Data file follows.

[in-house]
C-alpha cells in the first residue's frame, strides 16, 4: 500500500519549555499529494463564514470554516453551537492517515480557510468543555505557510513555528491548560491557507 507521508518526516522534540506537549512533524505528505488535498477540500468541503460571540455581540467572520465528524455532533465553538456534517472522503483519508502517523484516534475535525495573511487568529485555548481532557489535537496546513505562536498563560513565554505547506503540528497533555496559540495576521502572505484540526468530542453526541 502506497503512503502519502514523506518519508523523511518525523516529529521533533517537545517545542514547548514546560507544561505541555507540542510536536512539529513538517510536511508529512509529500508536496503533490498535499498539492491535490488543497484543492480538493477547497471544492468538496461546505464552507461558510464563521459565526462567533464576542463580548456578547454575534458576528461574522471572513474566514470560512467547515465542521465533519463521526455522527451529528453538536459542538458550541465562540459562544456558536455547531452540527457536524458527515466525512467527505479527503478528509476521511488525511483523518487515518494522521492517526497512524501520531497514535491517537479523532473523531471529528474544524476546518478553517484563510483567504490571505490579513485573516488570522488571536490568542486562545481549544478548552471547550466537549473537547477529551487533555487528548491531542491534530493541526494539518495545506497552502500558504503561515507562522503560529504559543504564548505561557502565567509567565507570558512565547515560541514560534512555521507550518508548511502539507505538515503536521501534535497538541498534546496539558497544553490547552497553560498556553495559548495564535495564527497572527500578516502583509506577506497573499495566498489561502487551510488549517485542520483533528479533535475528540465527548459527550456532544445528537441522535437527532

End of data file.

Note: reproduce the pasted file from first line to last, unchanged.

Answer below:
[in-house]
C-alpha cells in the first residue's frame, strides 16, 4: 500500500519549555499529494463564514470554516453551537492517515480557510468543555505557510513555528491548560491557507 507521508518526516522534540506537549512533524505528505488535498477540500468541503460571540455581540467572520465528524455532533465553538456534517472522503483519508502517523484516534475535525495573511487568529485555548481532557489535537496546513505562536498563560513565554505547506503540528497533555496559540495576521502572505484540526468530542453526541 502506497503512503502519502514523506518519508523523511518525523516529529521533533517537545517545542514547548514546560507544561505541555507540542510536536512539529513538517510536511508529512509529500508536496503533490498535499498539492491535490488543497484543492480538493477547497471544492468538496461546505464552507461558510464563521459565526462567533464576542463580548456578547454575534458576528461574522471572513474566514470560512467547515465542521465533519463521526455522527451529528453538536459542538458550541465562540459562544456558536455547531452540527457536524458527515466525512467527505479527503478528509476521511488525511483523518487515518494522521492517526497512524501520531497514535491517537479523532473523531471529528474544524476546518478553517484563510483567504490571505490579513485573516488570522488571536490568542486562545481549544478548552471547550466537549473537547477529551487533555487528548491531542491534530493541526494539518495545506497552502500558504503561515507562522503560529504559543504564548505561557502565567509567565507570558512565547515560541514560534512555521507550518508548511502539507505538515503536521501534535497538541498534546496539558497544553490547552497553560498556553495559548495564535495564527497572527500578516502583509506577506497573499495566498489561502487551510488549517485542520483533528479533535475528540465527548459527550456532544445528537441522535437527532